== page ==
The following Table II gives results with different concentrations of glutaraldehyde solution and longer immersion times. The procedure used in like that used in Table I including the use of the same temperature.
TABLE II______________________________________LENS # [GSS] % FIXATION TIME, HRS. RESULT______________________________________1 2.5 3 Good, slightly hard softer center2 2.5 4.5 Too hard3 2.5 6 "4 2.5 "5 2.5 "6 2.5 "7 5.0 "8 5.0 3 Good, slightly hard, soft center9 5.0 4.5 Too hard10 5.0 6 "11 5.0 60 "12 5.0 120 "______________________________________
It will be appreciated that this example is subject to the variables as discussed above with respect to time, temperature and concentration.
Although the above examples indicated that immersion times of four (4) to five (5) hours can lead to unacceptable results, the invention contemplates immersion times up to, for example, twenty-four (24) hours. However, to achieve the longer immersion times, for example, the temperature or concentration of fixative can be suitably decreased.
It will be appreciated that the foregoing procedures yield an economical and highly efficient approach for providing simulated cataractous lenses having varying degrees of hardness and loss of transparency with animal lenses so as to correspond to the various stages of a cataract lens disease.
Although the above embodiments disclose the procedure of natural lens material in conjunction with glutaraldehyde, it will be appreciated that other protein materials such as collagen and gelatin may be used in lieu of the animal lenses. Of course, the collagen and gelatin can be shaped into lenses having a transparency similar to animal eye lenses.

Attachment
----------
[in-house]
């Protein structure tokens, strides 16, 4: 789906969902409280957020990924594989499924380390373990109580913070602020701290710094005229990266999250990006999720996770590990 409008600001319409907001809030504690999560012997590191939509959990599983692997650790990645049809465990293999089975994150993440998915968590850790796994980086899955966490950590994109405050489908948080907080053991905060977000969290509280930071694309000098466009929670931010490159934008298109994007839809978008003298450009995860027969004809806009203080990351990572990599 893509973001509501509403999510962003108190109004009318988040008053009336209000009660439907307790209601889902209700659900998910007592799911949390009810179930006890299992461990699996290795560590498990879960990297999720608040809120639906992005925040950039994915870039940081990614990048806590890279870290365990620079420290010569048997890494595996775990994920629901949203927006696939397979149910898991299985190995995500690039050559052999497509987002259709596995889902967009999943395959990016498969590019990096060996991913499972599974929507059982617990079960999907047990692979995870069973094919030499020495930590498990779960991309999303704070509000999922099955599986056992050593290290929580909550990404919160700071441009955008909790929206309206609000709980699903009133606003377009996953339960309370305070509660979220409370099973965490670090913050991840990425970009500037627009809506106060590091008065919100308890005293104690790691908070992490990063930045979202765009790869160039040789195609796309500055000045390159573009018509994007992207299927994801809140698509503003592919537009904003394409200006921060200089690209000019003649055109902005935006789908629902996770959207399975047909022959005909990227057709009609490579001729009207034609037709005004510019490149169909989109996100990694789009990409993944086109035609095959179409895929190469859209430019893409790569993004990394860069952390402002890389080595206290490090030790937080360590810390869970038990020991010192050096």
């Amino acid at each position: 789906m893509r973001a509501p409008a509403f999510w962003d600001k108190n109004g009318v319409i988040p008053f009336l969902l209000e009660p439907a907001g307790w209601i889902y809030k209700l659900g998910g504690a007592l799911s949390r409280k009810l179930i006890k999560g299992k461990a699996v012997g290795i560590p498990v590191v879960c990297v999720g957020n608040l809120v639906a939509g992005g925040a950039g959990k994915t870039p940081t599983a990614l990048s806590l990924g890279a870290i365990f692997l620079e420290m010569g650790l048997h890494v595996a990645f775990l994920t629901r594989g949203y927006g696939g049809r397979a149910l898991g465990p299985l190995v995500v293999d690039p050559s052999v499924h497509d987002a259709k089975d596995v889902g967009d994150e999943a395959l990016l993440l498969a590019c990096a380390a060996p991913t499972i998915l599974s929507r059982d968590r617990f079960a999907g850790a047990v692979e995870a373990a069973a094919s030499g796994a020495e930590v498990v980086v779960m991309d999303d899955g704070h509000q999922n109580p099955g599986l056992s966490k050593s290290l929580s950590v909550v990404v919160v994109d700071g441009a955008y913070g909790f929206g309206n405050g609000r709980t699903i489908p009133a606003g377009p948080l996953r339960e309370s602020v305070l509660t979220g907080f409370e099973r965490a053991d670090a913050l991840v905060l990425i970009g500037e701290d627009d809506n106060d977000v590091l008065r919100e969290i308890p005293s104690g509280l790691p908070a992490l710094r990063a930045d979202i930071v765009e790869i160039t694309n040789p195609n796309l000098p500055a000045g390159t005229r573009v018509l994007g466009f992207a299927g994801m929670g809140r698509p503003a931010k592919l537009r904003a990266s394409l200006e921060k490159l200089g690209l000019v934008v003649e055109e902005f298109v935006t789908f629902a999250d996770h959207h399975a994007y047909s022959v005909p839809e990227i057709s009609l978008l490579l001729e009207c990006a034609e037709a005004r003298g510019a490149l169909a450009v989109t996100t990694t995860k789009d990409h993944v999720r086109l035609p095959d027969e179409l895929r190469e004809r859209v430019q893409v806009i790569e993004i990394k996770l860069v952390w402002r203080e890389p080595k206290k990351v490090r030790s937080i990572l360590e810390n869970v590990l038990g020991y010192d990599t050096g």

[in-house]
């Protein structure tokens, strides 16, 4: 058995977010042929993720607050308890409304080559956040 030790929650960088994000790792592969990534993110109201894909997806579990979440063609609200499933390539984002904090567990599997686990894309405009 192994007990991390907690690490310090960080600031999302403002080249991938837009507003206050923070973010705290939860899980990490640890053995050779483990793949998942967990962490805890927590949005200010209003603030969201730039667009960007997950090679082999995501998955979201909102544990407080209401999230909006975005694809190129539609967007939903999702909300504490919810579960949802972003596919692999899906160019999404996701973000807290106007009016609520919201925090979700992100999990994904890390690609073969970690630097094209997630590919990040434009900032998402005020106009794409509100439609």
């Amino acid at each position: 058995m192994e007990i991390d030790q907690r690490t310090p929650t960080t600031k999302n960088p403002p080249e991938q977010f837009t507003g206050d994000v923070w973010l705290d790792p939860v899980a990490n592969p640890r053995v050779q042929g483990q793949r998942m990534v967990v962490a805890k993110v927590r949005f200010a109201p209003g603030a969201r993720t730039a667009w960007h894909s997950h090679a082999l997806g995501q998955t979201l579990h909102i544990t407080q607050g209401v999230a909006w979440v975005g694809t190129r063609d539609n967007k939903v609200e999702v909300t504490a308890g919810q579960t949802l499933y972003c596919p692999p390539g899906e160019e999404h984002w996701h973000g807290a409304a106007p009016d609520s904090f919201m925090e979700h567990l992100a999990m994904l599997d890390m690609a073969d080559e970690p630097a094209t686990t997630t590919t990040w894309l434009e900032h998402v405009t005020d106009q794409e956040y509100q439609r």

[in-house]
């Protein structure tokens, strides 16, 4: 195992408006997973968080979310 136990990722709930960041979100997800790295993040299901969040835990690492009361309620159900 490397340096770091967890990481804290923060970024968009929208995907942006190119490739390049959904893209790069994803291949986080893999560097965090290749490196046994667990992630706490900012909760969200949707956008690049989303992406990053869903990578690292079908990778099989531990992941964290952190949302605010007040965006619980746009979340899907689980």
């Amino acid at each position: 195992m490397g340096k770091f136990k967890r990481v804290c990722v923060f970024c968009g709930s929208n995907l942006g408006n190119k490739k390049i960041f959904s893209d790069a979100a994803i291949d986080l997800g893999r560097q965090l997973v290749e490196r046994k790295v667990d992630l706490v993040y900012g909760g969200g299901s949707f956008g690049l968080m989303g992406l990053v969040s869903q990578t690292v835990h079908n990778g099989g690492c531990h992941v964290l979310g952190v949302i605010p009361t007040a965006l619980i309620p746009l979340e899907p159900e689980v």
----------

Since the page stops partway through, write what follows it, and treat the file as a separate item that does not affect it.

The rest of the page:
According to the present invention, it will be recognized that certain changes ma be made in the above described simulated lens and method of making the same without departing from the scope of the present invention herein involved. It is maintained that all matter contained in this description shall be interpreted as illustrative and not in a limiting sense.
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|Citing Patent||Filing date||Publication date||Applicant||Title|
|US6887083 *||Apr 16, 2001||May 3, 2005||Hideki Umeyama||Model for training of surgical operation of cataract|
|DE4409217A1 *||Mar 18, 1994||Feb 15, 1996||Zirm Matthias Univ Prof Dr||Künstliche Linse|
|U.S. Classification||434/271, 434/267|
|Mar 14, 1991||AS||Assignment|
Owner name: NESTLE S.A., AVENUE NESTLE 55, CH-1800, VEVEY, SWI
Free format text: ASSIGNMENT OF ASSIGNORS INTEREST.;ASSIGNOR:BRENNER, SARI L.;REEL/FRAME:005630/0957
Effective date: 19910211
|Nov 30, 1993||CC||Certificate of correction|
|Feb 20, 1996||FPAY||Fee payment|
Year of fee payment: 4
|May 16, 2000||FPAY||Fee payment|
Year of fee payment: 8
|May 17, 2004||FPAY||Fee payment|
Year of fee payment: 12